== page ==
Mothers are great. They feed you, they love you unconditionally, and they also dispense motherly advice at nearly every turn.
Looking back, some of these “mom-isms” have unintended, hidden wisdom to them.
Let’s look at some of the sayings we all heard growing up and show how they were, in fact, actually really great business advice on how to run a small business:
“Do you think your socks are going to pick themselves up?”
Running a business is all about accountability and responsibility. It’s easy to see a nagging problem in your business and hope that it will resolve itself over time. It won’t. Sooner or later, you’re going to have to go over there, assess the issue, and put a process into place that will set things on a better course. Take inventory of your business for a moment – are there any socks lying around that need to be put in the laundry? Equally important: are there holes in some of your programs that may need dramatic replacement.
“If your friends jumped off a bridge, would you do it, too?”
This mom-ism is usually uttered because you’re asking to do something and using “but so-and-so is doing it” as your reason for wanting to do it yourself. Thankfully, mom was all over that one. In business, mindlessly following the crowd is one of the surest ways to run into problems. When you see your competitors – or even businesses you really admire – going in a particular direction, instead of just flocking there, look at why they’re doing it, how it’s working, and whether it’s actually right for you. Mom might be right; they could be jumping off of bridges, and no, you wouldn’t want to join them. For example, startups like sharing sites (Uber and Air B&B), apps, and rental services are a dime a dozen. Why are you different, and do you have the capital to succeed?
“Because I said so.”
It’s so easy to end up over-justifying yourself to everyone. It’s human nature when you’re being second-guessed. But you know what? It takes time and lots of energy to always explain yourself. We too often focus on justifying or over-examining decisions. Input and alternatives are critical in developing programs and adapting to results. However, strategies like testing, pivoting, and “just do it” are frequently better than rationalizing forever. Focus on what’s important because you just can’t make everyone happy, and it’ll crush you and your business if you try.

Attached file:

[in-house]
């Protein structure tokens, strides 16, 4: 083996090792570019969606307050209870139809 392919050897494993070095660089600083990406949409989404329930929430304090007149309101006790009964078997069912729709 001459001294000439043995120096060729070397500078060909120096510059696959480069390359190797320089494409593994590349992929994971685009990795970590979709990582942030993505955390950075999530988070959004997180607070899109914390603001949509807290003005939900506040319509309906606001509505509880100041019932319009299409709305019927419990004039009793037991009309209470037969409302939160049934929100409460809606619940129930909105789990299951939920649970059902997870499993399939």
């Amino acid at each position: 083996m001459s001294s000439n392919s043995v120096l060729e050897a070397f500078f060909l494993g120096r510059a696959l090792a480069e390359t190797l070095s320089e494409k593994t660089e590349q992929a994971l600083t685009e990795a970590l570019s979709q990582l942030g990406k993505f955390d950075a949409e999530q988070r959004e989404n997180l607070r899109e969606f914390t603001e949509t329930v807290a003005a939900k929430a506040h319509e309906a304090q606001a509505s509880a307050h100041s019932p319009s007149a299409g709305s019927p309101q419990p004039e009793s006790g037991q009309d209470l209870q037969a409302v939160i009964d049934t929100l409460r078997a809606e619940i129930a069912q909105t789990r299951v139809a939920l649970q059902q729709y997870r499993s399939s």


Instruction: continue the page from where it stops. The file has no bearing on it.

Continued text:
“I am going to count to three and then you better be in your bed.”
What’s one of the most important elements to any sale? Urgency. The pain of missing out is one of the most powerful motivators to get people to take action and buy your product. Here, mom is threatening a different kind of pain, but the principle is all the same. You have a limited time to act, and that urgency produces action more often than not.
Call me when you get there, just so I know you’re OK.
This worried mom-ism comes from a place of love. She just wants to know that everything is going fine and that you’re safe. Customers are much the same. When a customer orders a product, send him or her a confirmation e-mail. When you’re shipping the product, send tracking information. Customers want to know that everything’s OK and that their product and their money is being handled safely.
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